investigation, including photographs, was completed. This is the
Philippines, and the police did not have a camera and they had people
out looking for someone to lend them one. But even if they found one,
no one wanted to take the pictures because they were all related to
both the victim and the driver.

So I offered to take the pictures. The officer showed me what he wanted
done and I printed them out at my own expense and sent them to the
police department. Later, when the case went to trial, I printed out
larger copies and sent them on as well. Everyone seemed very relieved
that they did not have to take the pictures which would have been used
as evidence against a relative. It was lucky that an American
missionary with no relation to them happened to be passing through this
remote area.

But I don't think they would appreciate my posting such pictures on the
Internet for everyone to gawk at. This was a trying time for them. I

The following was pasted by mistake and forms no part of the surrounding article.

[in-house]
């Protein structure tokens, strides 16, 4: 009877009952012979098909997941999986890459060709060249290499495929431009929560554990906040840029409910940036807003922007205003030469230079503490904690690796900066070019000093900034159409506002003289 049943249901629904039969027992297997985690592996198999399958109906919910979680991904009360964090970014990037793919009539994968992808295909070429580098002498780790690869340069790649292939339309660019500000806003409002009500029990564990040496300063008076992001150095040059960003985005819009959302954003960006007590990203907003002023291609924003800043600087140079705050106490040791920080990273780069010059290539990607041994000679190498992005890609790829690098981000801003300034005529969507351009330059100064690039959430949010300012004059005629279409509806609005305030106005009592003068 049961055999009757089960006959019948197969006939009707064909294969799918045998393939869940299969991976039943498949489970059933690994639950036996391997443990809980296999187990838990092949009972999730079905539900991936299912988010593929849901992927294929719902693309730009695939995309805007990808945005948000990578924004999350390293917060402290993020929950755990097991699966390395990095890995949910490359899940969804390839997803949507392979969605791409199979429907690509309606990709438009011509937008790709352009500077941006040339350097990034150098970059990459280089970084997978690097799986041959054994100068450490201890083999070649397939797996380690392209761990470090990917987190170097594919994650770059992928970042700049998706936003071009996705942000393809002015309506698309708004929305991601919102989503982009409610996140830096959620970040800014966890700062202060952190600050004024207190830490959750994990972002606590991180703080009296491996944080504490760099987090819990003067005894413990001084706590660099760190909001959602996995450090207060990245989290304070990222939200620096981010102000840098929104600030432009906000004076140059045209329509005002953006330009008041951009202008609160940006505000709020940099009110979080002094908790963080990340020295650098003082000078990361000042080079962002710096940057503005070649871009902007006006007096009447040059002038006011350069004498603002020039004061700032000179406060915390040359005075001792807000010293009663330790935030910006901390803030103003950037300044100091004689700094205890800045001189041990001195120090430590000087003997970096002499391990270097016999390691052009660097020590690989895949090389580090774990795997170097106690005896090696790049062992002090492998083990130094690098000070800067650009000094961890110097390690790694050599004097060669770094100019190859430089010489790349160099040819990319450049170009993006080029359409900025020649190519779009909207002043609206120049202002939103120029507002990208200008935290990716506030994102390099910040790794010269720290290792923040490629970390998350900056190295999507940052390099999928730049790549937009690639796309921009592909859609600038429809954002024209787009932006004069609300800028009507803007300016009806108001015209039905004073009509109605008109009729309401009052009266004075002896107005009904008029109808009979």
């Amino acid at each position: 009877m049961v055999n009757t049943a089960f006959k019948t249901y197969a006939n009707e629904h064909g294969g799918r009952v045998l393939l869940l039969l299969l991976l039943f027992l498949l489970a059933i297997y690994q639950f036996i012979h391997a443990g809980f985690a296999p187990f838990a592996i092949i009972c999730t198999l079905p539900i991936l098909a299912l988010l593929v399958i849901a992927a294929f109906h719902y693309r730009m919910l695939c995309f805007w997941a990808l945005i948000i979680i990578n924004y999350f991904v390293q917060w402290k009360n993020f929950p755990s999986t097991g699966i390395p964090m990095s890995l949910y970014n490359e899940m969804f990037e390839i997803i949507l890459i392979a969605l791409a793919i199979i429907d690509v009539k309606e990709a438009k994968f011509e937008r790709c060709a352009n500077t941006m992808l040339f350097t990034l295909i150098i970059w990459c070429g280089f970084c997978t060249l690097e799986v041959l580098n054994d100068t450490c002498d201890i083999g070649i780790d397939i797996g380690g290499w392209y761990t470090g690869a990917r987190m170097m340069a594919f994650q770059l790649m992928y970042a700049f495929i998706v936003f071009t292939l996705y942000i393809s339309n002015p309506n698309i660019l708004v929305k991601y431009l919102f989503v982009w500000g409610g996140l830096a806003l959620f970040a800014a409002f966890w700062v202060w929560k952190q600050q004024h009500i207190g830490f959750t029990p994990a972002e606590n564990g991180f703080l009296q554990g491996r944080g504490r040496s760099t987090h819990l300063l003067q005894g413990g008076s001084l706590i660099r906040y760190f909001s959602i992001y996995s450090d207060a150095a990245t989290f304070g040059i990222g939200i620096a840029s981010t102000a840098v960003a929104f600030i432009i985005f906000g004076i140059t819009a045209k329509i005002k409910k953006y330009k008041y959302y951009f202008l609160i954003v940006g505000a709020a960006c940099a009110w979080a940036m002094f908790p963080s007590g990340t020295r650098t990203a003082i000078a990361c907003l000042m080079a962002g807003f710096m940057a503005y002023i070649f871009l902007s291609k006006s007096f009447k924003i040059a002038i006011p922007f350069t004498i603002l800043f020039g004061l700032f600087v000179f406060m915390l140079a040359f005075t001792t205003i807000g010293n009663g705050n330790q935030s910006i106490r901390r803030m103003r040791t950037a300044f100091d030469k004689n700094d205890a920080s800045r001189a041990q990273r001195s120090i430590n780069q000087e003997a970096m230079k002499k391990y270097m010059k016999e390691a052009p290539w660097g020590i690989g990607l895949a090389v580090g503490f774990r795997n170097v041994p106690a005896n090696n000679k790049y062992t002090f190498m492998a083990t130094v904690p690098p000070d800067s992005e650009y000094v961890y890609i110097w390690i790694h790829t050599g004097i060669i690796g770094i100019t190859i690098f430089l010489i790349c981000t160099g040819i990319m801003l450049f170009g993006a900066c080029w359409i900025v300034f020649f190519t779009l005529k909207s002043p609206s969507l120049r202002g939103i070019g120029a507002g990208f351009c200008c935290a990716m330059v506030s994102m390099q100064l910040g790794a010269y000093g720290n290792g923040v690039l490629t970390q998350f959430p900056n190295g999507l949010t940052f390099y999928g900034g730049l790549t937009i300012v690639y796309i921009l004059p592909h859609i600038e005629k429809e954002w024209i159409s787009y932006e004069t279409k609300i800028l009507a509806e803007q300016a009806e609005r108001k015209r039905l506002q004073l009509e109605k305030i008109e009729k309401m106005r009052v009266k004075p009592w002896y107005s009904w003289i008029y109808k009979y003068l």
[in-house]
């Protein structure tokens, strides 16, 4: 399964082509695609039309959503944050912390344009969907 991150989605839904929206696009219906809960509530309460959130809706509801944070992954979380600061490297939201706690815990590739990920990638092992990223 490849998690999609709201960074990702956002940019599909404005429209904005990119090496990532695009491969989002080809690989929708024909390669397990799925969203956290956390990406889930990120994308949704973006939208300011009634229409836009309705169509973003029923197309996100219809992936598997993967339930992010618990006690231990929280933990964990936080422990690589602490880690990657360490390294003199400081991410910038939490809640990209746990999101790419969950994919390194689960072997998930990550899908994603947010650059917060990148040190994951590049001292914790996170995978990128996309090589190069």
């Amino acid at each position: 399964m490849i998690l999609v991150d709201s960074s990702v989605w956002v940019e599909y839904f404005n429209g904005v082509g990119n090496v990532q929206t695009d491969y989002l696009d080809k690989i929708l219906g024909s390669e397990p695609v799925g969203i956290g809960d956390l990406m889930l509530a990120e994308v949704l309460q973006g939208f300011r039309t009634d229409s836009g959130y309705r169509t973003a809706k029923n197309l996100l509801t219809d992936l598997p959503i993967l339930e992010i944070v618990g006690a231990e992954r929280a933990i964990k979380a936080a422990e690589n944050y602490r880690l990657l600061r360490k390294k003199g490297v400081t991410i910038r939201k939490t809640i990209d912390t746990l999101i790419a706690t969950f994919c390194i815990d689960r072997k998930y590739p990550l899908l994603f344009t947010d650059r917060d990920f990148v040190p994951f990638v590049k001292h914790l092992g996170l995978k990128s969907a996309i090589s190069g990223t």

think sometimes that we photographers need to remember that we are
human beings first, and photographers second.

 
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Robert A. Cunningham
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Posts: n/a
 
      10-25-2006

"cjcampbell" <(E-Mail Removed)> wrote in message
news:(E-Mail Removed) oups.com...
>
> Robert A. Cunningham wrote:
>> Last weekend I was traveling in my car with a friend when three emergency
>> vehicles passed us. A couple of minutes later we encountered the same
>> vehicles at the site of an accident. An SUV was on it's roof about 15
>> feet
>> off the shoulder of the highway. We stopped and got out and I took my
>> camera and started taking pictures of the vehicle. There were plenty of
>> first responders on hand, and I did not see any of the injured, though,
>> from
>> the looks of things there were probably some very serious injuries
>> sustained. After I took only one picture someone (not a police officer
>> or
>> the fireman, but a civilian) asked me who I was with. I think he
>> initially
>> thought I was a professional photographer, but he soon concluded
>> correctly,
>> that I was not, and he would not allow me to take any more pictures.
>>
>> My friend, to my total surprise, agreed with him.

>